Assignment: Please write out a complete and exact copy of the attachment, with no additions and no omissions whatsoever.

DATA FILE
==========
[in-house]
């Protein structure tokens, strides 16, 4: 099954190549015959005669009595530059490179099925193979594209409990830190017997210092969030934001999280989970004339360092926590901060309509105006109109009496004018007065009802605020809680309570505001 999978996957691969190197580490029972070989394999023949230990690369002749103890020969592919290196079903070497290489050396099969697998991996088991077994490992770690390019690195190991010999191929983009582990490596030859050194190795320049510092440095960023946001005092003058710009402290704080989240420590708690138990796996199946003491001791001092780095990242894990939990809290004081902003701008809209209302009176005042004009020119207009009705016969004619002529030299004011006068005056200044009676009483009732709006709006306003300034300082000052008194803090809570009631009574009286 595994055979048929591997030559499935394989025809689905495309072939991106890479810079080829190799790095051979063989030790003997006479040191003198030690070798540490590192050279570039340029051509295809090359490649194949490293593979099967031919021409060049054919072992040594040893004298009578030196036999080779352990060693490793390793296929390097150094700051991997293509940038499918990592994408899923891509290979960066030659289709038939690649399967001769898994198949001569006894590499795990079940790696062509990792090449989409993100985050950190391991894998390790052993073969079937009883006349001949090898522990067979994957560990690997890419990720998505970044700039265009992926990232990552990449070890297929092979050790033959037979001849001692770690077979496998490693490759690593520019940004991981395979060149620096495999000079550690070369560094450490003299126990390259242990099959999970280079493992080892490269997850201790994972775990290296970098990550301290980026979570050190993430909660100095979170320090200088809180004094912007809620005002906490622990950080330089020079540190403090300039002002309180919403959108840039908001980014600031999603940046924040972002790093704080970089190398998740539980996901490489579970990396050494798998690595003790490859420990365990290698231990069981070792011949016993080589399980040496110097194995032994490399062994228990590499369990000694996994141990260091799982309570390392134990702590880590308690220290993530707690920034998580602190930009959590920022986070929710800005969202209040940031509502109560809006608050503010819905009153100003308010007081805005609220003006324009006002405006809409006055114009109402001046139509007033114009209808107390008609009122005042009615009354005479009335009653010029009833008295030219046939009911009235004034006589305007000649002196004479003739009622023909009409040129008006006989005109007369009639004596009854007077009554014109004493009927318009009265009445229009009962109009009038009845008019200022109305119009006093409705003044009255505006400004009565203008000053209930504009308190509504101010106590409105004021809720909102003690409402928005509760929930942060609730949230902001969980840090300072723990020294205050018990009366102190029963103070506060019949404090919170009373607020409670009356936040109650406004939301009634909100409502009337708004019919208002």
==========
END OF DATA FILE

[in-house]
């Protein structure tokens, strides 16, 4: 099954190549015959005669009595530059490179099925193979594209409990830190017997210092969030934001999280989970004339360092926590901060309509105006109109009496004018007065009802605020809680309570505001 999978996957691969190197580490029972070989394999023949230990690369002749103890020969592919290196079903070497290489050396099969697998991996088991077994490992770690390019690195190991010999191929983009582990490596030859050194190795320049510092440095960023946001005092003058710009402290704080989240420590708690138990796996199946003491001791001092780095990242894990939990809290004081902003701008809209209302009176005042004009020119207009009705016969004619002529030299004011006068005056200044009676009483009732709006709006306003300034300082000052008194803090809570009631009574009286 595994055979048929591997030559499935394989025809689905495309072939991106890479810079080829190799790095051979063989030790003997006479040191003198030690070798540490590192050279570039340029051509295809090359490649194949490293593979099967031919021409060049054919072992040594040893004298009578030196036999080779352990060693490793390793296929390097150094700051991997293509940038499918990592994408899923891509290979960066030659289709038939690649399967001769898994198949001569006894590499795990079940790696062509990792090449989409993100985050950190391991894998390790052993073969079937009883006349001949090898522990067979994957560990690997890419990720998505970044700039265009992926990232990552990449070890297929092979050790033959037979001849001692770690077979496998490693490759690593520019940004991981395979060149620096495999000079550690070369560094450490003299126990390259242990099959999970280079493992080892490269997850201790994972775990290296970098990550301290980026979570050190993430909660100095979170320090200088809180004094912007809620005002906490622990950080330089020079540190403090300039002002309180919403959108840039908001980014600031999603940046924040972002790093704080970089190398998740539980996901490489579970990396050494798998690595003790490859420990365990290698231990069981070792011949016993080589399980040496110097194995032994490399062994228990590499369990000694996994141990260091799982309570390392134990702590880590308690220290993530707690920034998580602190930009959590920022986070929710800005969202209040940031509502109560809006608050503010819905009153100003308010007081805005609220003006324009006002405006809409006055114009109402001046139509007033114009209808107390008609009122005042009615009354005479009335009653010029009833008295030219046939009911009235004034006589305007000649002196004479003739009622023909009409040129008006006989005109007369009639004596009854007077009554014109004493009927318009009265009445229009009962109009009038009845008019200022109305119009006093409705003044009255505006400004009565203008000053209930504009308190509504101010106590409105004021809720909102003690409402928005509760929930942060609730949230902001969980840090300072723990020294205050018990009366102190029963103070506060019949404090919170009373607020409670009356936040109650406004939301009634909100409502009337708004019919208002």